Interfaith dialogue should aim to promote mutual understanding, cooperative relations and respect among different faith followers within a community. I would guess that the largest interfaith dialogue is the conversation of life itself.
Islam has encouraged Muslims to dialogue with others — echoed in the saying of Allah (God), “And argue not with the people of the Scripture, unless it be in (a way) that is better…; and say (to them): ‘We believe in that which has been revealed to us and revealed to you; and our Ilah (God) and your Ilah (God) is One (i.e. Allah), and to Him have we submitted” (Holy Quran, chapter 29, Verse 46).
However, Muslims may approach interfaith conversation cautiously because the terms and conditions of such dialogue aren’t fully clear. In this essay we offer some recommendations to enable the interfaith community to spread reciprocal understanding and respect. Conversely, abandoning such recommendations could cause us to derail from the goals of such conversation.
Approval of interfaith dialogue, for Muslims, comes first and foremost from the Holy Quran and the way (Sunnah) of the Prophet, peace be upon him. Muslims find considerable similarities between Islamic teachings and those of other religions. For example, many stories mentioned in the Holy Quran and the Sunnah can be found in the Gospel and the Torah. Also, the moral standard in Islam matches that of Buddhism, and so on. Furthermore, Islam is a missionary religion that encourages Muslims to carry faith into the world and inform others about it. Being a missionary religion does not contradict the principle of dialogue. The existence of one does not abolish the other, and the goals of mission and interfaith conversation should stay separate.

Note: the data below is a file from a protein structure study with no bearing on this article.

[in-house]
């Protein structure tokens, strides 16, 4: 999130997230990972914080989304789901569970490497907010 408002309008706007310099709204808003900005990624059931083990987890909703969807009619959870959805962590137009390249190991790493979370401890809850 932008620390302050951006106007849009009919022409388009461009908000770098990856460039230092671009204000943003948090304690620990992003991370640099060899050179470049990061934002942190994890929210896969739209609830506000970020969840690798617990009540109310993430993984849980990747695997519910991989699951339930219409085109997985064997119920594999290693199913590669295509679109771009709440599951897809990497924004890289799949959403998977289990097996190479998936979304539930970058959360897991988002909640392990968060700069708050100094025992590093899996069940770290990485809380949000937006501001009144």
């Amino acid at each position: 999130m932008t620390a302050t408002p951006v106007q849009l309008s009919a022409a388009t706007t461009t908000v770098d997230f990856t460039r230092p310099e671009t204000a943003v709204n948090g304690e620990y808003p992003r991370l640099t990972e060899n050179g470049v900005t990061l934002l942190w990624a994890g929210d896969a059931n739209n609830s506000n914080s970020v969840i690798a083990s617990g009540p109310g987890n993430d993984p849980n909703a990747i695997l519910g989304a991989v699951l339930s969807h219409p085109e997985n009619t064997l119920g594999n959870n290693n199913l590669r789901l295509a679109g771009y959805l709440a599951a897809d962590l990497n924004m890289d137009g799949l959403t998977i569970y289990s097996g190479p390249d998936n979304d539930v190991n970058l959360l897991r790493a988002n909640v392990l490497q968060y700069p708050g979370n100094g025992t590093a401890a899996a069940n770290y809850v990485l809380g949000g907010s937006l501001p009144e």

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In contrast, disapproval of interfaith conversation, for Muslims, may come from facing the assumption from others that their religion has some truth to offer Muslims. All religious communities, including Muslims, consider their religion to be their way of life. So instead of assuming that others must learn to live better from one’s religion, interfaith dialogue should learn to be more informative than transformative. Additionally, Muslims may look upon interfaith conversation with suspicion due to the oppression Muslims suffer around the world — in Iraq, Afghanistan, Burma, Bosnia, etc. — by non-Islamic nations. In my opinion, it would be a nice gesture from the interfaith community to speak up in public in their localities against such oppression and deprivation. Another discourager of interfaith dialogue would be the sense one may experience of an intention to convert, choose a universal religion and/or ignore religious differences. To avoid such feeling, interfaith conversation should focus on individual’s faith sharing and perspective for a certain topic of discussion.
A careful consideration of the above pros and cons clarifies the spirit of Islam that promotes interfaith dialogue. With that we can achieve a fruitful conversation and relationship within our communities. My mother told me once, “Son, choose to be around religious people because then you know what governs their behavior.” Perhaps that is what interfaith dialogue is for. God Bless!
Abdulrahman K. Abumurad is a Ph.D. student in Computer Science & Engineering at Penn State, and a member of the Islamic Society of Central Pennsylvania. For more information about ongoing, local interfaith conversations, email InterfaithInitiativeCC@hotmail.com .